2.2. Cigarette Smoke Exposure
Smoke-exposed mice (mean ± SE: pre-exposure body weight 18.21 ± 0.16 g; post-exposure weight 25.37 ± 0.40 g; n = 20) were transferred to separate smoking cages and placed into Plexiglas® chambers (model TE-10, Teague Enterprises, Davis, CA, USA). Animals were next exposed to whole body mainstream and side stream smoke via inhalation from 3R4F research cigarettes (University of Kentucky, Lexington, KY, USA) at 100 mg/m3 total suspended particles (TSP) for 6 h/day, 5 days/week for 9 months. Control mice (pre-exposure body weight 18.24 ± 0.20 g; post-exposure weight 28.33 ± 1.17; n = 10) were kept in identical cages and exposed to filtered air in parallel with the experimental group.
2.3. Hematopoietic Bone Marrow Cell Isolation
Following 9 months of smoke exposure, femurs were isolated from both control and smoke exposure groups. Hematopoietic bone marrow cells (BMCs) were collected by centrifugation at 500× g for 5 min. Femurs were then flushed with 1 mL of PBS to collect any remaining cells. BMCs were next filtered through a 70 μm nylon cell strainer (BD Biosciences, San Jose, CA, USA). Erythrocytes were lysed with 1 mL RBC Lysis Solution (Qiagen, Valencia, CA, USA) for 3 min, washed with 3 mL PBS and centrifuged at 500× g for 5 min. Cell pellets were decanted and resuspended in 1 mL PBS for quantification and viability assessment with a hemocytometer by trypan blue exclusion.
2.4. Mesenchymal Stromal Cell Isolation and Colony Forming Unit-Fibroblast (CFU-f) Assays
Mesenchymal stromal cells (MSCs) were isolated from the bone marrow of 9 months smoke-exposed or control mice using two different methods. Briefly, bones (both femur and tibia) were crushed with pestle and digested with 0.25% collagenase 1 (Collagenase type 1, 290 U/mg, Worthington, Lakewood, NJ, USA). After digestion, cells were filtered through a 70-μm cell strainer (BD Biosciences), centrifuged at 500× g for 5 min, and resuspended in Complete Mesencult® Medium (StemCell Technologies, Vancouver, Canada). For the second method, bone marrow cells were collected by centrifugation of both femur and tibia at 500× g for 5 min. The bones were then flushed with 1 mL of sterile PBS to collect any remaining cells. Then cells were filtered through a 70-μm cell strainer and resuspended as stated above. Five million cells (in 2 mL media/well) were then plated in 6 well plates and incubated in a hypoxia incubator (5% O2 with 5% CO2) at 37 °C. MSCs are highly sensitive to atmospheric oxygen and have been shown to have enhanced proliferation when cultured with lower oxygen concentration. Upon achieving 70%–80% confluency, cells were released with 0.25% trypsin and aliquots preserved in freeze media (90% heat inactivated FBS + 10% DMSO) and stored in liquid N2 for future use. CFU-f assays were performed by incubating 106 cells (2 mL media/well) in 6 well plates under hypoxic conditions (5% CO2) at 37 °C. After two weeks of incubation, cells were Giemsa stained and colony counts determined. All experiments utilized the crush method for harvesting MSCs.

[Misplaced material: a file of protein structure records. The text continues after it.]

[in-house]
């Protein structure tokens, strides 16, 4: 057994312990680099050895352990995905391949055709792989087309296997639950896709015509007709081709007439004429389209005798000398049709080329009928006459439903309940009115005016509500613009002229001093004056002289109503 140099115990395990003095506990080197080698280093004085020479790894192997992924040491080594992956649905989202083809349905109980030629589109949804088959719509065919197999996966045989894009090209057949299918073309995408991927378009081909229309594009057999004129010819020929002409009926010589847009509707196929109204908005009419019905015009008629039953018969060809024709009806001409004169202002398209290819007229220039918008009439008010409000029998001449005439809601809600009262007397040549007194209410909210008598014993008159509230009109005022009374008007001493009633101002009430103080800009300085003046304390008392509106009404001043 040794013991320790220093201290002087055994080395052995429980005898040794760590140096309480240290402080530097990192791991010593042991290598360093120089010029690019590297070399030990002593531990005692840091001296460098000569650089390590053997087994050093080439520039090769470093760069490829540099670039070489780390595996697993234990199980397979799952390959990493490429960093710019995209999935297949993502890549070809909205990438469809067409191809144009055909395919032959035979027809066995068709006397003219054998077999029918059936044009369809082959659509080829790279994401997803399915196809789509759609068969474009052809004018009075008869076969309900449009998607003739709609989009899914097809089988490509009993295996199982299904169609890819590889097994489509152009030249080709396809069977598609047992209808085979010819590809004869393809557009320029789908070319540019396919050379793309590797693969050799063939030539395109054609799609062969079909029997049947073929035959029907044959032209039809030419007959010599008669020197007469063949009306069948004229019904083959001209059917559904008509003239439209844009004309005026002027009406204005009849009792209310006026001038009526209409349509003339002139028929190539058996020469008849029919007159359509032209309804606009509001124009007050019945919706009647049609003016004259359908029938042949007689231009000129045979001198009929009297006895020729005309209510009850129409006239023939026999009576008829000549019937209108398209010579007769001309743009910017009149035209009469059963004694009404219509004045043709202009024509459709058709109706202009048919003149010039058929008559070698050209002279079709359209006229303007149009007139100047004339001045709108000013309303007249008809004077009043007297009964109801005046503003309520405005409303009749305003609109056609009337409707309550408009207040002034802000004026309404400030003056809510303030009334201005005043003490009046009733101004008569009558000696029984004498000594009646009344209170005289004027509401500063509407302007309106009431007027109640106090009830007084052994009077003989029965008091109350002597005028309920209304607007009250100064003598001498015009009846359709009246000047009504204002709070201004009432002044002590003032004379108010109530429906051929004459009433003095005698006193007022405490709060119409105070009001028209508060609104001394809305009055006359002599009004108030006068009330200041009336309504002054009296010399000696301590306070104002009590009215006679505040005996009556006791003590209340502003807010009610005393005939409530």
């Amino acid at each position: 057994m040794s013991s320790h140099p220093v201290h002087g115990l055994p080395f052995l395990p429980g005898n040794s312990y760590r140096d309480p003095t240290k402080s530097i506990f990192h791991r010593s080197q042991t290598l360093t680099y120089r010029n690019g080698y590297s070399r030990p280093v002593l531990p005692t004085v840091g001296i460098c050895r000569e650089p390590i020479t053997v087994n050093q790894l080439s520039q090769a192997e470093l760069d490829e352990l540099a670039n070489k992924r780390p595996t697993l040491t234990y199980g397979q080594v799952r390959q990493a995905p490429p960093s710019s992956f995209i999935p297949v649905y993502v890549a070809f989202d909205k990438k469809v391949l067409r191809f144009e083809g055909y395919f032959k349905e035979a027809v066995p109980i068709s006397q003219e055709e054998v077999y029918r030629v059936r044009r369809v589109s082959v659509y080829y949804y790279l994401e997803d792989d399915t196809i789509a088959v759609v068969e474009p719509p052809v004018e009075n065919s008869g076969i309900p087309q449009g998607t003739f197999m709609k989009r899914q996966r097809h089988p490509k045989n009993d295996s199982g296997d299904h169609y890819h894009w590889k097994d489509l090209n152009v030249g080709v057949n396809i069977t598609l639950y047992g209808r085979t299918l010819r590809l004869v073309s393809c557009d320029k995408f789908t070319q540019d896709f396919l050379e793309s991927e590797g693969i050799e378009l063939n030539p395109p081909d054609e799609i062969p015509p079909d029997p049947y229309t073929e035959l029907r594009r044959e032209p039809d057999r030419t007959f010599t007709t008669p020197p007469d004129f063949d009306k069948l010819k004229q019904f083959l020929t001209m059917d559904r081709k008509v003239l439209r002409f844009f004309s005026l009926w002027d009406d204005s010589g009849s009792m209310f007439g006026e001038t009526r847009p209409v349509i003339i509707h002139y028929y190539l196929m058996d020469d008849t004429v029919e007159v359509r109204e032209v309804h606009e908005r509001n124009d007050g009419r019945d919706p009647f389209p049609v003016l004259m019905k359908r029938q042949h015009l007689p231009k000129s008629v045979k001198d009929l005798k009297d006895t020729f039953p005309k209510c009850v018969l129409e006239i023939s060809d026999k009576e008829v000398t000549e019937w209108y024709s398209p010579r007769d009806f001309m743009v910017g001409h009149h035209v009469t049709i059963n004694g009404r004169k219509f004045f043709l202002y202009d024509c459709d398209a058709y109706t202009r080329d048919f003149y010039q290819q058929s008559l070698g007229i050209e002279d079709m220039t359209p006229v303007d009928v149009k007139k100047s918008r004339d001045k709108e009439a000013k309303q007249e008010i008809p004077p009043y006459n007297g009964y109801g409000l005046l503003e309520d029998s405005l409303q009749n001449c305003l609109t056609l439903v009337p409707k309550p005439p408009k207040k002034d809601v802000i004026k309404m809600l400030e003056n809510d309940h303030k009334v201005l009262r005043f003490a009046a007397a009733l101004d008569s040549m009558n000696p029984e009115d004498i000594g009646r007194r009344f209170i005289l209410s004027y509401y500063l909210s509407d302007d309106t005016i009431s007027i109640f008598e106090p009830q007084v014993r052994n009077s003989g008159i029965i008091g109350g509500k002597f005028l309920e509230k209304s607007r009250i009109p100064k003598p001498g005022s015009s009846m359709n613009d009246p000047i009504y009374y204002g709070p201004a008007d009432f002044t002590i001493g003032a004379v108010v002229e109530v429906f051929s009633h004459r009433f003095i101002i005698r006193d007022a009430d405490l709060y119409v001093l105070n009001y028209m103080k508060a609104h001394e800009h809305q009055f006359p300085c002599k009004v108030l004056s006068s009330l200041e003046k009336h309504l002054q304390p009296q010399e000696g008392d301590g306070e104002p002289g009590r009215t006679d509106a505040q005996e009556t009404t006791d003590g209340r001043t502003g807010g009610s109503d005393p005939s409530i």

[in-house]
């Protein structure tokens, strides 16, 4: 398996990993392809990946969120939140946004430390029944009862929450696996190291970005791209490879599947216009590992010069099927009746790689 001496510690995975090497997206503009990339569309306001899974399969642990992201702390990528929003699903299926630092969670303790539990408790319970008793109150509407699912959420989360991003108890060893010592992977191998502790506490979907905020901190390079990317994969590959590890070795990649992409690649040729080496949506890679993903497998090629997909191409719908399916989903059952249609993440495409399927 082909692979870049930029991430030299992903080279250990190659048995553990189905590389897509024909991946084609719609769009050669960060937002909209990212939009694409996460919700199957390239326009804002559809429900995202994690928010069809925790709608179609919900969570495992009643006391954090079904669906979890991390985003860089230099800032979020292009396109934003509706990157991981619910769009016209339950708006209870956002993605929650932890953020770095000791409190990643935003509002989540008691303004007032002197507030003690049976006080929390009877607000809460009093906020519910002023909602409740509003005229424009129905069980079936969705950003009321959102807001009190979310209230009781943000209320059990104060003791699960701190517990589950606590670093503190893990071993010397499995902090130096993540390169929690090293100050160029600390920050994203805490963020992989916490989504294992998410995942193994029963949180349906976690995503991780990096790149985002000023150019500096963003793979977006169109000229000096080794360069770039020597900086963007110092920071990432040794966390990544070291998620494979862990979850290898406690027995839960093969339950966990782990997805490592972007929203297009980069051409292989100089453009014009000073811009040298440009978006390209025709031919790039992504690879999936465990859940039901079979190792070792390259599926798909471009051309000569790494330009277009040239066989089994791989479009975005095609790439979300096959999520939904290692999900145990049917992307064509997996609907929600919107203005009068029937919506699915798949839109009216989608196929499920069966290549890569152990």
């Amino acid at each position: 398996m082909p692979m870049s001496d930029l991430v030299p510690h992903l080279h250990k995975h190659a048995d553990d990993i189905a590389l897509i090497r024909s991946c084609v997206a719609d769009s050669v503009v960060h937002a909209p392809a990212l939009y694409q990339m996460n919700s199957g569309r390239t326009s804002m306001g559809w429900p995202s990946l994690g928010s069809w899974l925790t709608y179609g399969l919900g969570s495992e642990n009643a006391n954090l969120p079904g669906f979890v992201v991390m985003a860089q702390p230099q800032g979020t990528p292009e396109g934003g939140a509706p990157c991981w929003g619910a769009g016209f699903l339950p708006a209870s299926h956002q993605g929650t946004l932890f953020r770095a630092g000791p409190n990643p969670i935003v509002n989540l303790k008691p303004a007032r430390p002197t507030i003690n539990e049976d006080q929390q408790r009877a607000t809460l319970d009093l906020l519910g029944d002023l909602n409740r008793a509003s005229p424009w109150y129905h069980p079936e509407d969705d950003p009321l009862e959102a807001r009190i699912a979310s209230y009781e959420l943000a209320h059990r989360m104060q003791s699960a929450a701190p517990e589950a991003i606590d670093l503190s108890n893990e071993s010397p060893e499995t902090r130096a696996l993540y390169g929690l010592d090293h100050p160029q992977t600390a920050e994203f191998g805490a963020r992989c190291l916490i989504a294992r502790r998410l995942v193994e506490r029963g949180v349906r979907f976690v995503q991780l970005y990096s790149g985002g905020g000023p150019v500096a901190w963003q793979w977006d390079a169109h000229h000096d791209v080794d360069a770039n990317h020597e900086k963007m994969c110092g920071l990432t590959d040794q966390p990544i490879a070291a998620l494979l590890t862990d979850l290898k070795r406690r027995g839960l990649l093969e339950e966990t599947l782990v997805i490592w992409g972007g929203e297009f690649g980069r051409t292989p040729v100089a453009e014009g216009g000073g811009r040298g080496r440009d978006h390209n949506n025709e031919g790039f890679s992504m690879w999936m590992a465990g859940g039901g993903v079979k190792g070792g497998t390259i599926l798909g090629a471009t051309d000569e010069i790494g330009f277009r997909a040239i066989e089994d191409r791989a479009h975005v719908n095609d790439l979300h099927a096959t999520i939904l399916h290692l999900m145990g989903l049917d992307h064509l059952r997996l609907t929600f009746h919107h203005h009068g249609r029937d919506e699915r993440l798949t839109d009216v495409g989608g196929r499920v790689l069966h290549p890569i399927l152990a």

2.5. Cell Immunostaining and Flow Cytometry
BMCs were analyzed for hematopoietic stem and progenitor cell (HSPC) and MSC phenotypes using multicolor flow cytometry. HSPCs were defined by lineage (Lin)−/stem cell factor receptor (ckit)+/stem cell antigen-1 (Sca-1)+ and, long-term repopulating hematopoietic stem cells (LT-HSCs) were defined using signaling lymphocyte activation molecule (SLAM) family (Lin-CD48-CD150+) . Nucleated BMCs were stained with monoclonal antibodies in StemSpan Serum-free Media (1 × 106 cells in 100 µL). All antibodies were purchased from eBioscience Inc. (San Diego, CA, USA) unless otherwise stated. Mouse biotin-conjugated hematopoietic lineage panel (10 µg/mL each) was added to BMCs and included CD3 (clone:145-2c11), CD45R/B220 (clone RA3-6B2), CD11b (clone M1/70), TER-119 (cloneTER-119), and Ly-6G (clone RB6-8c5) (eBioscience) or isotype control antibodies. Cells were incubated at room temperature (RT) in the dark for 15 min. Cells were washed in 2 mL of PBS at 500× g for 5 min, decanted, and resuspended in a mixture of PE-TxR-streptavidin (10 µg/mL; BD Biosciences) and fluorochrome-conjugated anti-mouse ckit (APC-AF750; clone 2B8), Sca-1 (PE-Cy5.5; clone D7), SLAM markers CD48 (APC; clone HM 48-1) and CD150 (PE; clone mshad 150), or isotype matched controls. BMCs were again incubated at RT in the dark for an additional 15 min. Cells were washed and resuspended in a final volume of 250 µL of PBS + 1% paraformaldehyde (PFA). Analysis was performed on a LSR-II flow cytometer with FACSDiva™ software . All quantification was done on live cells only (LIVE/DEAD Fixable Dead Cell Stain, Life Technologies, Grand Island, NY, USA).
2.6. Bone Marrow Repopulation Assay
To measure HSPC repopulating ability, 9 months smoke-exposed and control mice were irradiated with 8 Gy (Mark 1 Irradiator, JL Shepherd & Associates, San Fernando, CA, USA) at 425 Rad/min for 1.88 min. Four hours after radiation, animals were transplanted with eGFP bone marrow cells (106) from 7–8 weeks old GFP transgenic mice (no smoke exposure) via jugular vein injection. Animals were not exposed to smoke after transplantation. Twenty weeks after transplantation, mice were sacrificed to collect bone marrow cells according to the protocol vida supra. GFP positive bone marrow cells were analyzed for HSPC engraftment by flow cytometry as aforementioned.